A known form of air diffuser system comprises a coplanar series of movable circulation blades, each pivoted about a single axis. By this arrangement, variations in flow direction relative to that axis can be obtained.

Particularly for air diffusers of the kind commonly found in ceiling installations, it is desirable to have the flexibility of introducing air into a room in a one, two, three or four way air stream along the ceiling.

With a view to providing a diffuser assembly capable of being switched from one to another air distribution pattern, a number of "modular" air diffusers have been developed, containing a fixed framework within which individual deflector elements can be retained and shifted about, to afford a variety of orientations. An air diffuser of this kind is disclosed, for example, in U.S. Pat. No. 4,020,752 issued May 03, 1977 to Stephan. Four square modular core elements are removably retained within a rectangular framework. Each such element includes a plurality of blades with their free ends pivotably mounted along respective opposite sides of the square core element.

However, modular diffusers having core elements with movable circulation blades are labor-intensive to manufacture and, despite their flexibility in altering air distribution patterns from an air diffusion unit, have not proved to be competitive with non-modular systems.


It is a principal object of my invention to reduce labour content and material costs in the manufacture of a modular ceiling air diffuser compared to prior art devices of this kind, while affording a high level of air distribution performance by promoting a uniform air flow pattern and minimizing noise.

With a view to achieving these objectives and avoiding the disadvantages of the prior art, modular core air diffusers according to the present invention include an air deflector assembly which is prefabricated in one piece of coil stock (steel or aluminum) in a one-hit one-part punch-and-die pressing operation. The air deflector assembly is thereby formed with a selected pattern of integral louvers shaped to deflect air in a desired horizontal air pattern.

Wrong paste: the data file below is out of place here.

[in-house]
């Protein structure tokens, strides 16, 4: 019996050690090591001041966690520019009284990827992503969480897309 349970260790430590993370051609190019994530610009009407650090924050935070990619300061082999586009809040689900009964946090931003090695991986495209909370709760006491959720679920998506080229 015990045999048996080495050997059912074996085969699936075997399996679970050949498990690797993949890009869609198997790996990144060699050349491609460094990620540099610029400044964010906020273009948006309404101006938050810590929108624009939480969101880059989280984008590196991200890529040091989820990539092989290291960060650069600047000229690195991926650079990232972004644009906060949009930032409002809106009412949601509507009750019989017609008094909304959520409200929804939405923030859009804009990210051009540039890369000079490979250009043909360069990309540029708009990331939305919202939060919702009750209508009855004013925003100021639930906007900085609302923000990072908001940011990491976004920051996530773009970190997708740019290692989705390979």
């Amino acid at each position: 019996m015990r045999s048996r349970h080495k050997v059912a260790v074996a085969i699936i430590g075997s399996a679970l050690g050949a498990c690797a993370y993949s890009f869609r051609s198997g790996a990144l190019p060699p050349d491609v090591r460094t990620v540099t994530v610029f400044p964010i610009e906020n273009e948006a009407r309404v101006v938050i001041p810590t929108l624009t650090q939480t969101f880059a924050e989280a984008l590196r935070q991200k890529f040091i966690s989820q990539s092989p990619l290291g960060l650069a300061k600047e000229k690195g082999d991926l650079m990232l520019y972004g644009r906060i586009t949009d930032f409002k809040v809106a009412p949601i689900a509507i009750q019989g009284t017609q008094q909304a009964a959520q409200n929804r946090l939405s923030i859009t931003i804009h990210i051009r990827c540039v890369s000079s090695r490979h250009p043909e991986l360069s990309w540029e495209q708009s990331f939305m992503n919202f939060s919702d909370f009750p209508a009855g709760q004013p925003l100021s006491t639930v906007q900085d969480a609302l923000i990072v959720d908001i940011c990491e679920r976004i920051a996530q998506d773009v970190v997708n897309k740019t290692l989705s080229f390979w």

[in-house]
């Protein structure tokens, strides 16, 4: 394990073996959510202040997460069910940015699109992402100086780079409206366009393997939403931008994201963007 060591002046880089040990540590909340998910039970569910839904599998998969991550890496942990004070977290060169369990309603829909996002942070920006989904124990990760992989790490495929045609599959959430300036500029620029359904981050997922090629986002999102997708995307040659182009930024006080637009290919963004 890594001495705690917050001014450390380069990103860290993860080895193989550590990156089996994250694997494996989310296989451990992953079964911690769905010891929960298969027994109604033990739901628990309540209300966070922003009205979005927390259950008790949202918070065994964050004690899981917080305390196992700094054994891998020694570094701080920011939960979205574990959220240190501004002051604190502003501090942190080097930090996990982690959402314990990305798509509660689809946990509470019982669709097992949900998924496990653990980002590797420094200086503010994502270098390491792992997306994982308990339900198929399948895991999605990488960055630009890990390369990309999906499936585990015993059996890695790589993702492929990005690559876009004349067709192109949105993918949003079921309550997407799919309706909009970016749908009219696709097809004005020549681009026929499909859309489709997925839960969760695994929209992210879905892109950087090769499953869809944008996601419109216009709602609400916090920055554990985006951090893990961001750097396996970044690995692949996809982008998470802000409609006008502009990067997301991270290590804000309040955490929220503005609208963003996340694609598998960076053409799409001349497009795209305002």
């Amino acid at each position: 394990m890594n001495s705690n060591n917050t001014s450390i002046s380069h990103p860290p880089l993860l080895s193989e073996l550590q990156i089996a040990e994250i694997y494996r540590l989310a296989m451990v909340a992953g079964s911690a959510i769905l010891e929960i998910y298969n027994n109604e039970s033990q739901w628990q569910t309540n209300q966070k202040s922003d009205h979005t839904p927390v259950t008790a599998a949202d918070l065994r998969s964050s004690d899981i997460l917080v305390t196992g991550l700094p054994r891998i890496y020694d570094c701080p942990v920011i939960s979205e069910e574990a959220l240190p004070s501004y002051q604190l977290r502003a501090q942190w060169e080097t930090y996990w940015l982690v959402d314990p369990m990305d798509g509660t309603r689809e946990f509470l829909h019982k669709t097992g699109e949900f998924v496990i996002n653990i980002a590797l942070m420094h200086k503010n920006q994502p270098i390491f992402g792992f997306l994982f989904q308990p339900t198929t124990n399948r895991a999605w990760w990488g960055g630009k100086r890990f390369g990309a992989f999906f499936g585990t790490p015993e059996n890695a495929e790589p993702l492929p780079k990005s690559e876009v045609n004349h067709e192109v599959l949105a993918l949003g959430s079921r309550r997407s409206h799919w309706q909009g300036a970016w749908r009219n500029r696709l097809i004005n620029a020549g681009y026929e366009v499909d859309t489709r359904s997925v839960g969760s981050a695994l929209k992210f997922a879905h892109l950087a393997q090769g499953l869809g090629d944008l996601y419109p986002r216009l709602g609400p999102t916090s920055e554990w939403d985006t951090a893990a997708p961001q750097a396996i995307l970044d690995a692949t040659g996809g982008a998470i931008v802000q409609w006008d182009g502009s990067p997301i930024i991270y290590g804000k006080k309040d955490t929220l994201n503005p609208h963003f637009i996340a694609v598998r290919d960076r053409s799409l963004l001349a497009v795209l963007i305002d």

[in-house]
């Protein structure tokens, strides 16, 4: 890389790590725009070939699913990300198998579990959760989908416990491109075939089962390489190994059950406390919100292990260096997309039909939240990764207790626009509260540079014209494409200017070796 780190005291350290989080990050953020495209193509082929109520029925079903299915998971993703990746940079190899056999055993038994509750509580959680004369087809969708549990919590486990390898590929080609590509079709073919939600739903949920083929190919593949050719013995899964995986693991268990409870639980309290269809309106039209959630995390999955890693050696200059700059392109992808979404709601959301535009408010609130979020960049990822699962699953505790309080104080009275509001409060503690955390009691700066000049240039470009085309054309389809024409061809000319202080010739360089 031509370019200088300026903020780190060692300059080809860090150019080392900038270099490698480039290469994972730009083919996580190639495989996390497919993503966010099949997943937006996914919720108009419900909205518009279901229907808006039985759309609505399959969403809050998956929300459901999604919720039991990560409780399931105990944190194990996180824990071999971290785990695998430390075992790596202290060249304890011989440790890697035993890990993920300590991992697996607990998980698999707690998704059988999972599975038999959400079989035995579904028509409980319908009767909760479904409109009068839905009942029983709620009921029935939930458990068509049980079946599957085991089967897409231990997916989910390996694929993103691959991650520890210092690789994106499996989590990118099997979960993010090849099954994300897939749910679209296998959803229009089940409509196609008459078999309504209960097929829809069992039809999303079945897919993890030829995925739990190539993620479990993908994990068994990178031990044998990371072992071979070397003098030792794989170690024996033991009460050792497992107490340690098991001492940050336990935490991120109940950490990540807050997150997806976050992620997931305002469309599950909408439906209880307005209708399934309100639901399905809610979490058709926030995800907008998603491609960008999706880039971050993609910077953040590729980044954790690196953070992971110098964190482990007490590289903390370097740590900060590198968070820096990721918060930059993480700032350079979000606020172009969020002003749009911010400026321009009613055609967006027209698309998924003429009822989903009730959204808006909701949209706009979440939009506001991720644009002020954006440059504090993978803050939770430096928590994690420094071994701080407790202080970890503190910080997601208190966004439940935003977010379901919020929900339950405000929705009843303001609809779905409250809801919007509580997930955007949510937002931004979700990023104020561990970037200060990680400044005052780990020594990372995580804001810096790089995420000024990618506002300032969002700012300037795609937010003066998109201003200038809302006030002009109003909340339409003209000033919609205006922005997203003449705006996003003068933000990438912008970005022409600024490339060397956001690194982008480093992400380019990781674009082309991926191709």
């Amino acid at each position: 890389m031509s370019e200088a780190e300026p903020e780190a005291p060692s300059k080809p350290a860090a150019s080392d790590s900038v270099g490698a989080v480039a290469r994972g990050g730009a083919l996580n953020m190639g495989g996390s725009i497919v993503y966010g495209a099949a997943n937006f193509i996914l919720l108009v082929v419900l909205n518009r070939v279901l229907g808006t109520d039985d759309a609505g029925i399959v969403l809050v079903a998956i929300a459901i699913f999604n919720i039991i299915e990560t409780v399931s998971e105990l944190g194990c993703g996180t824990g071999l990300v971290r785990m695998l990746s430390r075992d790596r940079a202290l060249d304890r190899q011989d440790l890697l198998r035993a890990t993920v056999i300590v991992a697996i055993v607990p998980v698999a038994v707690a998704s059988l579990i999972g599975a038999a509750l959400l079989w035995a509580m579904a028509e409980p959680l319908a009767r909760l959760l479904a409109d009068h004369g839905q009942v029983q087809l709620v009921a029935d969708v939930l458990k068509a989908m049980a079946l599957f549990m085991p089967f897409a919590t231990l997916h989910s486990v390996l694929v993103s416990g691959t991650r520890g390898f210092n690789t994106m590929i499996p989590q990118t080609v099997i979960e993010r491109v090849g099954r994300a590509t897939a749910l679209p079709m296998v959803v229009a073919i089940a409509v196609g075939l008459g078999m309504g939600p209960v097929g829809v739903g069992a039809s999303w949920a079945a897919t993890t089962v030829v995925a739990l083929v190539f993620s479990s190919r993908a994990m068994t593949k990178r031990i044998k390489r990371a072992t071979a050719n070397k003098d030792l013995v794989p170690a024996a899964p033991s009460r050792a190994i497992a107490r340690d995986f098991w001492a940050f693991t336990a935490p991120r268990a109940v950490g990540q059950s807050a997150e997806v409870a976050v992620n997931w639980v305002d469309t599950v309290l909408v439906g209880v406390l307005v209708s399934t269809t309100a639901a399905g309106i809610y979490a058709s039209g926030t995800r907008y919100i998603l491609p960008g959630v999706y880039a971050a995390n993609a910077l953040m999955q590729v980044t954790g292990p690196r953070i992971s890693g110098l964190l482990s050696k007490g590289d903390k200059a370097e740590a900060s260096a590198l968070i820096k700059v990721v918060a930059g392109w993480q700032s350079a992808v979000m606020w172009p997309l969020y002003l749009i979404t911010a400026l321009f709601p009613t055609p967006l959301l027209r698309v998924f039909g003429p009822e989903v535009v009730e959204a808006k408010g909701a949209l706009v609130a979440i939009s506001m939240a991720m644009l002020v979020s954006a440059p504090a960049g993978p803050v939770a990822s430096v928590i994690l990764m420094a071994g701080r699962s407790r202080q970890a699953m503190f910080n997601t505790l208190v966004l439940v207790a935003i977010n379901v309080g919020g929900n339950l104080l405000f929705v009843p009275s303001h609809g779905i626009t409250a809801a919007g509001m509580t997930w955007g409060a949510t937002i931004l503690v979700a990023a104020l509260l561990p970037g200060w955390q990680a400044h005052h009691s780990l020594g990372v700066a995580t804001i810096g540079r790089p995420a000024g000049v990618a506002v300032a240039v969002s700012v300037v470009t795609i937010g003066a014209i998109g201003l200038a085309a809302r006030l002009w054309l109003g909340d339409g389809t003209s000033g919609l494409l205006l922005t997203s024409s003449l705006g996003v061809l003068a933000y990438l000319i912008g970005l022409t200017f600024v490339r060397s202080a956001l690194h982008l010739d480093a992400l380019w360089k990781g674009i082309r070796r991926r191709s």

According to a particular embodiment of the invention, the air deflector assembly comprises a plurality of modular deflector core sub-assemblies, each produced in a one-hit one-part pressing operation as aforesaid and a frame for removable and adjustable insertion of the core sub-assemblies therein, permitting selective adjustment of the air pattern.

Some preferred embodiments of the invention will be described, by way of example only, with reference to the accompanying drawings.


FIG. 1 is an exploded perspective view of a first embodiment of a diffuser according to the present invention, illustrating the sequence of assembly of the principal components;

FIG. 2 is an enlarged cross-sectional view of the embodiment of FIG. 1, showing details of the deflector element;

FIG. 3 is an exploded perspective view of a second embodiment of diffuser according to the present invention, illustrating the sequence of assembly of the principal components;

FIG. 4 is an enlarged plan view and sectional view of the louvered air deflection element of the diffuser of FIG. 3, illustrating two optional configurations of integrally formed air deflector blades;